Please Note: This article is written for users of the following Microsoft Excel versions: 97, 2000, 2002, and 2003. If you are using a later version (Excel 2007 or later), this tip may not work for you. For a version of this tip written specifically for later versions of Excel, click here: Conditionally Formatting an Entire Row.

Conditionally Formatting an Entire Row

by Allen Wyatt
(last updated April 11, 2020)

Graham described a problem he was having with a worksheet. He wanted to use conditional formatting to highlight all the cells in a row, if the value in column E was greater than a particular value. He was having problems coming up with the proper way to do that.

Suppose for a moment that your data is in cells A3:H50. You can apply the proper conditional formatting by following these steps:

  1. Select cell A3.
  2. With A3 still selected, scroll the worksheet so you can see cell H50.
  3. Hold down the Shift key as you click on H50. The entire range A3:H50 should be selected, and A3 should still be the active cell.
  4. Choose Conditional Format from the Format menu. Excel displays the Conditional Formatting dialog box.
  5. In the left-most drop-down list for Condition 1, select Formula Is. (See Figure 1.)
  6. Figure 1. The Conditional Formatting dialog box.

  7. In the formula space just to the right of the drop-down list, enter the following formula:
     =$E3>40000
  1. Click the Format button. Excel displays the Format Cells dialog box. (See Figure 2.)
  2. Figure 2. The Format Cells dialog box.

  3. Using the controls in the dialog box, specify how you want the cells that are greater than 40,000 to be displayed.
  4. Click OK to dismiss the Format Cells dialog box.
  5. Click OK to accept your conditional format.

This formula used in the conditional format works because you use the absolute indicator (the dollar sign) just before the column letter. Any reference that has the $ before it is not changed when Excel propagates it throughout a range. In this case, the cell reference will always be to column E, although the row portion of the reference can change.

ExcelTips is your source for cost-effective Microsoft Excel training. This tip (2798) applies to Microsoft Excel 97, 2000, 2002, and 2003. You can find a version of this tip for the ribbon interface of Excel (Excel 2007 and later) here: Conditionally Formatting an Entire Row.

Author Bio

Allen Wyatt

With more than 50 non-fiction books and numerous magazine articles to his credit, Allen Wyatt is an internationally recognized author. He is president of Sharon Parq Associates, a computer and publishing services company. ...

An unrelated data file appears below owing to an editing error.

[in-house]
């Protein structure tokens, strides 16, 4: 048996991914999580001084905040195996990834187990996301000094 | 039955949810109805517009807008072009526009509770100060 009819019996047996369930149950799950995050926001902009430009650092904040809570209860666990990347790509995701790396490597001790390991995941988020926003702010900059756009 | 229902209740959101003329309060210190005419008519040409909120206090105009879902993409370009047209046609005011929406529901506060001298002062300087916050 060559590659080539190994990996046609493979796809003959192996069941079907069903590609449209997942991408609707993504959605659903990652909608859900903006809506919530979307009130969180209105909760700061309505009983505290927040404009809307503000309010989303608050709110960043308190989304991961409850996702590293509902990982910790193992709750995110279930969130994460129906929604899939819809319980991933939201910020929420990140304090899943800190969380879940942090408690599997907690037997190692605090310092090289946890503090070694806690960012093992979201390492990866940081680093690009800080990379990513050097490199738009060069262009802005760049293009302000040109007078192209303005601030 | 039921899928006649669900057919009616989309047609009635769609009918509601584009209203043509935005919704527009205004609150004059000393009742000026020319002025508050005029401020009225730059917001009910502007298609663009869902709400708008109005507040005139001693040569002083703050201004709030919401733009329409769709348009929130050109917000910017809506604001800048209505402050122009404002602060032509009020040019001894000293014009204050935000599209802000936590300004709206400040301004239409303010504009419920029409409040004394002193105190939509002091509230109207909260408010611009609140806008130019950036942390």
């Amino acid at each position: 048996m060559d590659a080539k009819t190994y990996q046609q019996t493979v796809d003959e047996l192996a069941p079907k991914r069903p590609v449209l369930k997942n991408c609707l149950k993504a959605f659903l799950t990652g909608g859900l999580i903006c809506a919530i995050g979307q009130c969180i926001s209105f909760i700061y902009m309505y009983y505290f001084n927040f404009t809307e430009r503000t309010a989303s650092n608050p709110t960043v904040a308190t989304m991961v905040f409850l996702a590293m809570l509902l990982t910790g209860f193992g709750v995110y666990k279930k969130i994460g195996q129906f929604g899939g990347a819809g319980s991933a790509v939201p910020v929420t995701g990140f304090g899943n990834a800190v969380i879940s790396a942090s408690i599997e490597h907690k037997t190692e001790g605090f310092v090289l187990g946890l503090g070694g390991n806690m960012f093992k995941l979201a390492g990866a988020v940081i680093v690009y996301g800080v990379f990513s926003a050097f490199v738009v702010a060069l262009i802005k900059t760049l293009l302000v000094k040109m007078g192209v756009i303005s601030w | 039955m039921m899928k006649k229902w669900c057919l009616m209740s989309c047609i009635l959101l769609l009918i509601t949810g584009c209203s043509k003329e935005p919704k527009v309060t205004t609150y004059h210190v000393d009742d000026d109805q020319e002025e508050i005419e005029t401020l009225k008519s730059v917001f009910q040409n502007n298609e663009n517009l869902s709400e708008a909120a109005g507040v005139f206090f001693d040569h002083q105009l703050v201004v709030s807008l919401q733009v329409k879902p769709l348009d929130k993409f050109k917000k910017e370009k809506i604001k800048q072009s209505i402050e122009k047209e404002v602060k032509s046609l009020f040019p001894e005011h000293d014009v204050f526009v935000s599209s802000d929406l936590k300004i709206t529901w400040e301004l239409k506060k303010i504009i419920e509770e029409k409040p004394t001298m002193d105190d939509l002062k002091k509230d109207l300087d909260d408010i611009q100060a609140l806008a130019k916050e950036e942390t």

MORE FROM ALLEN

Invalid Names when Opening Workbook

Don't you hate opening a workbook and seeing error messages? If you see a message that some "invalid names" were detected ...

Discover More

Formatting Text Files with VBA

Got a bunch of text that you've imported from a text file? Need to make it look better? You can take a stab at it with ...

Discover More

Making Managerial Titles Lowercase

Your in-house document style may require that job titles be all lowercase. Applying such a rule across a long document or ...

Discover More

Create Custom Apps with VBA! Discover how to extend the capabilities of Office 2013 (Word, Excel, PowerPoint, Outlook, and Access) with VBA programming, using it for writing macros, automating Office applications, and creating custom applications. Check out Mastering VBA for Office 2013 today!

More ExcelTips (menu)

Hiding Columns Based on a Cell Value

Need to hide a given column based on the value in a particular cell? The easiest way to accomplish the task is to use a ...

Discover More

Altering the Displayed Format of Numbers to the Nearest 100

Want information in a worksheet to be formatted and displayed as rounded to a power of ten? You may be out of luck, ...

Discover More

Converting Forced Text to Numbers

If you have some numbers stored in cells that are formatted as text, you may get some surprises when you try to use those ...

Discover More
Subscribe

FREE SERVICE: Get tips like this every week in ExcelTips, a free productivity newsletter. Enter your address and click "Subscribe."

View most recent newsletter.

Comments

If you would like to add an image to your comment (not an avatar, but an image to help in making the point of your comment), include the characters [{fig}] (all 7 characters, in the sequence shown) in your comment text. You’ll be prompted to upload your image when you submit the comment. Maximum image size is 6Mpixels. Images larger than 600px wide or 1000px tall will be reduced. Up to three images may be included in a comment. All images are subject to review. Commenting privileges may be curtailed if inappropriate images are posted.

What is eight more than 8?

There are currently no comments for this tip. (Be the first to leave your comment—just use the simple form above!)


This Site

Got a version of Excel that uses the menu interface (Excel 97, Excel 2000, Excel 2002, or Excel 2003)? This site is for you! If you use a later version of Excel, visit our ExcelTips site focusing on the ribbon interface.

Newest Tips
Subscribe

FREE SERVICE: Get tips like this every week in ExcelTips, a free productivity newsletter. Enter your address and click "Subscribe."

(Your e-mail address is not shared with anyone, ever.)

View the most recent newsletter.